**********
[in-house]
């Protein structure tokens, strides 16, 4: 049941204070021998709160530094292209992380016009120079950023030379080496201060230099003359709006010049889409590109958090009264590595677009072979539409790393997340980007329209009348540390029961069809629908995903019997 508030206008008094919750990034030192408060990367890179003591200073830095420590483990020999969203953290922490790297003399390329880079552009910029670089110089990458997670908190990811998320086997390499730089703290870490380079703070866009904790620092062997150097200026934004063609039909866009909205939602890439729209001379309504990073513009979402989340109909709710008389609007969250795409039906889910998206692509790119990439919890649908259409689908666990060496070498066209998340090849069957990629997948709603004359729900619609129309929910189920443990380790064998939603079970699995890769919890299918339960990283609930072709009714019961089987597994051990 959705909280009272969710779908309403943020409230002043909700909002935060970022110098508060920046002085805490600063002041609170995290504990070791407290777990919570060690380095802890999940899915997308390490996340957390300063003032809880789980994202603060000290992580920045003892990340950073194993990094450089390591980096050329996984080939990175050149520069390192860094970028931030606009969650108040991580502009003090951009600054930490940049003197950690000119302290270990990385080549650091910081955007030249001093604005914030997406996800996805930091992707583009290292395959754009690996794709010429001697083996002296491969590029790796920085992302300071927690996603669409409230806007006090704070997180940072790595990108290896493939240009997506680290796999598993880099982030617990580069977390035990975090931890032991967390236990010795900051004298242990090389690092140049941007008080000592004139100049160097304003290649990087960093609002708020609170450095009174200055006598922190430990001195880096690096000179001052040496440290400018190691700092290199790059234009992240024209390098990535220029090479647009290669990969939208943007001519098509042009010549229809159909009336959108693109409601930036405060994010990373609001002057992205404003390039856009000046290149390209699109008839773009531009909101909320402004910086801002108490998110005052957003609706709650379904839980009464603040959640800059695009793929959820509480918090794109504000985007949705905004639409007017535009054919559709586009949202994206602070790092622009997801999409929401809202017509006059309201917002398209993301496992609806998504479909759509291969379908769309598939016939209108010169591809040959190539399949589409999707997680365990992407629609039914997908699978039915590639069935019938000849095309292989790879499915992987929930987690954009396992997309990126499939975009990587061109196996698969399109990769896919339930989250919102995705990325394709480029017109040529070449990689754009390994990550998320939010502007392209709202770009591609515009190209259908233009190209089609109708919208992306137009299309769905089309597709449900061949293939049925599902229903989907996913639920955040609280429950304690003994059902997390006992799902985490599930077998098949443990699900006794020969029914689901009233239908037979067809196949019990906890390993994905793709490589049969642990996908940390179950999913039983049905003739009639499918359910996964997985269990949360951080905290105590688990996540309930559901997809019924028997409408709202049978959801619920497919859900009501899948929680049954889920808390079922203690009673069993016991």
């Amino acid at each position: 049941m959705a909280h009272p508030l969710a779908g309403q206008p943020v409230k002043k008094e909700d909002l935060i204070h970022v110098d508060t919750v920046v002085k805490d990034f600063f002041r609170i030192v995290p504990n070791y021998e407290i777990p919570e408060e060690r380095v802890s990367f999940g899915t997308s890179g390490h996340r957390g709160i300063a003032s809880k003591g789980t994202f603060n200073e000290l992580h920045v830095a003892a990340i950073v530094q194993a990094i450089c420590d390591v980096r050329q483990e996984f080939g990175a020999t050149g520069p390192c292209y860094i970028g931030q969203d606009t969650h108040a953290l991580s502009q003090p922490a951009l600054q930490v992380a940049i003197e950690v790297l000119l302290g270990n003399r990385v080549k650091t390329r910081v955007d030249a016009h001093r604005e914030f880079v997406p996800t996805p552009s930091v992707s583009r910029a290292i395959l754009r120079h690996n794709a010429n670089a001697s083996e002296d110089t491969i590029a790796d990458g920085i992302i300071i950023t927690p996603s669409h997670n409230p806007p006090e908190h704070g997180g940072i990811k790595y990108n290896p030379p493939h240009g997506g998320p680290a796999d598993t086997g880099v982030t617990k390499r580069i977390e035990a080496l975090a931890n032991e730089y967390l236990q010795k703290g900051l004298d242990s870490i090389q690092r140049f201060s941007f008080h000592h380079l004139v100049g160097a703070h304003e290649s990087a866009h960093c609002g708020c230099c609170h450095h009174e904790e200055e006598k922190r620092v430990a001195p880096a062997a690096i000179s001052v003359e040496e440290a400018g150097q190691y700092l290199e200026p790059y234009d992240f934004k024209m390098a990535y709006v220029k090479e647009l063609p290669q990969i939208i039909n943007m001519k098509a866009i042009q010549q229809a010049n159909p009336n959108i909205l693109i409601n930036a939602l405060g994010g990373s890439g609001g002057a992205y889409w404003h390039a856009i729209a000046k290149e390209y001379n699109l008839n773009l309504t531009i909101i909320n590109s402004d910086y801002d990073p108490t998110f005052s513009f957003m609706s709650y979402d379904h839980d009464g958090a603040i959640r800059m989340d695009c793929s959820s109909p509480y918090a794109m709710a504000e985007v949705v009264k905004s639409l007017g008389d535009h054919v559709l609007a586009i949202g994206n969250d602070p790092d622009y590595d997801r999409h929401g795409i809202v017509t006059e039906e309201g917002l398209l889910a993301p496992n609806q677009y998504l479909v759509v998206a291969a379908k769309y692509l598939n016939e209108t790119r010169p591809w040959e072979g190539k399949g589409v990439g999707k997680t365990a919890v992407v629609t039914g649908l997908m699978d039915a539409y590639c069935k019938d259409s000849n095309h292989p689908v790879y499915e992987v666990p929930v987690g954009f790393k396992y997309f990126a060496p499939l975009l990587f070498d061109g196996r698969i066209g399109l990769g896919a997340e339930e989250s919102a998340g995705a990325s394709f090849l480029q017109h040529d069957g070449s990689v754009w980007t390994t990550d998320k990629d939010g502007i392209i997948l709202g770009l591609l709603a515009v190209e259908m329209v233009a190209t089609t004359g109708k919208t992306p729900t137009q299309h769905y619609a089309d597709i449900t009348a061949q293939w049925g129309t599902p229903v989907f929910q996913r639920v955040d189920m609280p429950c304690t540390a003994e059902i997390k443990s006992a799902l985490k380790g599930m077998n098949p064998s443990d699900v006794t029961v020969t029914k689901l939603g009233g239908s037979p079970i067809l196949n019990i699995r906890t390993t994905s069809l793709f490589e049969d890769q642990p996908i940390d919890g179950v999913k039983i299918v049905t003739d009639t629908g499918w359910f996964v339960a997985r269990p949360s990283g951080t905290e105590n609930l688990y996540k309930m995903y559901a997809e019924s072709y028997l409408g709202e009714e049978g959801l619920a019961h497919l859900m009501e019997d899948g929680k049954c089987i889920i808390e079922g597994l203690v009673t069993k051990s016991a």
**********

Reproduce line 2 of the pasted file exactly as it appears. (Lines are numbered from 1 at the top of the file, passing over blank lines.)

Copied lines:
């Protein structure tokens, strides 16, 4: 049941204070021998709160530094292209992380016009120079950023030379080496201060230099003359709006010049889409590109958090009264590595677009072979539409790393997340980007329209009348540390029961069809629908995903019997 508030206008008094919750990034030192408060990367890179003591200073830095420590483990020999969203953290922490790297003399390329880079552009910029670089110089990458997670908190990811998320086997390499730089703290870490380079703070866009904790620092062997150097200026934004063609039909866009909205939602890439729209001379309504990073513009979402989340109909709710008389609007969250795409039906889910998206692509790119990439919890649908259409689908666990060496070498066209998340090849069957990629997948709603004359729900619609129309929910189920443990380790064998939603079970699995890769919890299918339960990283609930072709009714019961089987597994051990 959705909280009272969710779908309403943020409230002043909700909002935060970022110098508060920046002085805490600063002041609170995290504990070791407290777990919570060690380095802890999940899915997308390490996340957390300063003032809880789980994202603060000290992580920045003892990340950073194993990094450089390591980096050329996984080939990175050149520069390192860094970028931030606009969650108040991580502009003090951009600054930490940049003197950690000119302290270990990385080549650091910081955007030249001093604005914030997406996800996805930091992707583009290292395959754009690996794709010429001697083996002296491969590029790796920085992302300071927690996603669409409230806007006090704070997180940072790595990108290896493939240009997506680290796999598993880099982030617990580069977390035990975090931890032991967390236990010795900051004298242990090389690092140049941007008080000592004139100049160097304003290649990087960093609002708020609170450095009174200055006598922190430990001195880096690096000179001052040496440290400018190691700092290199790059234009992240024209390098990535220029090479647009290669990969939208943007001519098509042009010549229809159909009336959108693109409601930036405060994010990373609001002057992205404003390039856009000046290149390209699109008839773009531009909101909320402004910086801002108490998110005052957003609706709650379904839980009464603040959640800059695009793929959820509480918090794109504000985007949705905004639409007017535009054919559709586009949202994206602070790092622009997801999409929401809202017509006059309201917002398209993301496992609806998504479909759509291969379908769309598939016939209108010169591809040959190539399949589409999707997680365990992407629609039914997908699978039915590639069935019938000849095309292989790879499915992987929930987690954009396992997309990126499939975009990587061109196996698969399109990769896919339930989250919102995705990325394709480029017109040529070449990689754009390994990550998320939010502007392209709202770009591609515009190209259908233009190209089609109708919208992306137009299309769905089309597709449900061949293939049925599902229903989907996913639920955040609280429950304690003994059902997390006992799902985490599930077998098949443990699900006794020969029914689901009233239908037979067809196949019990906890390993994905793709490589049969642990996908940390179950999913039983049905003739009639499918359910996964997985269990949360951080905290105590688990996540309930559901997809019924028997409408709202049978959801619920497919859900009501899948929680049954889920808390079922203690009673069993016991």